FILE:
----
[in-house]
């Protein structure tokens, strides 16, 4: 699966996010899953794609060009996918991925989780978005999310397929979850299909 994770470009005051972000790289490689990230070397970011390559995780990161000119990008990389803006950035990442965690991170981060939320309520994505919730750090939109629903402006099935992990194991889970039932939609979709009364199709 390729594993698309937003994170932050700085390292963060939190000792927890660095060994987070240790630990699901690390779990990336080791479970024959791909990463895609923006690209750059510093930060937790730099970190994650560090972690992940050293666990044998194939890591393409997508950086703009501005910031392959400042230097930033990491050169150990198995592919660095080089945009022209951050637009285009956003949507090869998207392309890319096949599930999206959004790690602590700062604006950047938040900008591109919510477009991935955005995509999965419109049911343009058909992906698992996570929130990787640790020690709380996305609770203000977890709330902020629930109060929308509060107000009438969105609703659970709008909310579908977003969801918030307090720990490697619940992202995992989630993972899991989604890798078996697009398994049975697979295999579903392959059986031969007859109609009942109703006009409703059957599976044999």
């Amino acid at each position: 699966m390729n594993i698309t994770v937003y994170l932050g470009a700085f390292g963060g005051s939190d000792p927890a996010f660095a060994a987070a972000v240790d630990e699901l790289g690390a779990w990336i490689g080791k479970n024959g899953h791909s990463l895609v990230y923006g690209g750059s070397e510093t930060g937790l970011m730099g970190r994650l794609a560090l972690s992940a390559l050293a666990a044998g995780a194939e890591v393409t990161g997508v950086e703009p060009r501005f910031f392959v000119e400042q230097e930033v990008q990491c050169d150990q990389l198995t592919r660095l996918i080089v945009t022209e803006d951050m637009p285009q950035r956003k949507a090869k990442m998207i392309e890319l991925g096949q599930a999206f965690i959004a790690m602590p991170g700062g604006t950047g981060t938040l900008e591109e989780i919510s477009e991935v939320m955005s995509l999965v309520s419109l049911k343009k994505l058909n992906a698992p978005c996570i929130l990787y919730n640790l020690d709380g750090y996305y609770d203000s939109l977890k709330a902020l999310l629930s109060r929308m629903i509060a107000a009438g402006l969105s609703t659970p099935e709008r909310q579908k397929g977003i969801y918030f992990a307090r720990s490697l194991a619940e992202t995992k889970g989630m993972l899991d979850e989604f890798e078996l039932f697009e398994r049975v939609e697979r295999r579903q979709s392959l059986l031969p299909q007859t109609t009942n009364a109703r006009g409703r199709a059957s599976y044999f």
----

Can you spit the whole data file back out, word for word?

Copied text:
[in-house]
């Protein structure tokens, strides 16, 4: 699966996010899953794609060009996918991925989780978005999310397929979850299909 994770470009005051972000790289490689990230070397970011390559995780990161000119990008990389803006950035990442965690991170981060939320309520994505919730750090939109629903402006099935992990194991889970039932939609979709009364199709 390729594993698309937003994170932050700085390292963060939190000792927890660095060994987070240790630990699901690390779990990336080791479970024959791909990463895609923006690209750059510093930060937790730099970190994650560090972690992940050293666990044998194939890591393409997508950086703009501005910031392959400042230097930033990491050169150990198995592919660095080089945009022209951050637009285009956003949507090869998207392309890319096949599930999206959004790690602590700062604006950047938040900008591109919510477009991935955005995509999965419109049911343009058909992906698992996570929130990787640790020690709380996305609770203000977890709330902020629930109060929308509060107000009438969105609703659970709008909310579908977003969801918030307090720990490697619940992202995992989630993972899991989604890798078996697009398994049975697979295999579903392959059986031969007859109609009942109703006009409703059957599976044999």
């Amino acid at each position: 699966m390729n594993i698309t994770v937003y994170l932050g470009a700085f390292g963060g005051s939190d000792p927890a996010f660095a060994a987070a972000v240790d630990e699901l790289g690390a779990w990336i490689g080791k479970n024959g899953h791909s990463l895609v990230y923006g690209g750059s070397e510093t930060g937790l970011m730099g970190r994650l794609a560090l972690s992940a390559l050293a666990a044998g995780a194939e890591v393409t990161g997508v950086e703009p060009r501005f910031f392959v000119e400042q230097e930033v990008q990491c050169d150990q990389l198995t592919r660095l996918i080089v945009t022209e803006d951050m637009p285009q950035r956003k949507a090869k990442m998207i392309e890319l991925g096949q599930a999206f965690i959004a790690m602590p991170g700062g604006t950047g981060t938040l900008e591109e989780i919510s477009e991935v939320m955005s995509l999965v309520s419109l049911k343009k994505l058909n992906a698992p978005c996570i929130l990787y919730n640790l020690d709380g750090y996305y609770d203000s939109l977890k709330a902020l999310l629930s109060r929308m629903i509060a107000a009438g402006l969105s609703t659970p099935e709008r909310q579908k397929g977003i969801y918030f992990a307090r720990s490697l194991a619940e992202t995992k889970g989630m993972l899991d979850e989604f890798e078996l039932f697009e398994r049975v939609e697979r295999r579903q979709s392959l059986l031969p299909q007859t109609t009942n009364a109703r006009g409703r199709a059957s599976y044999f």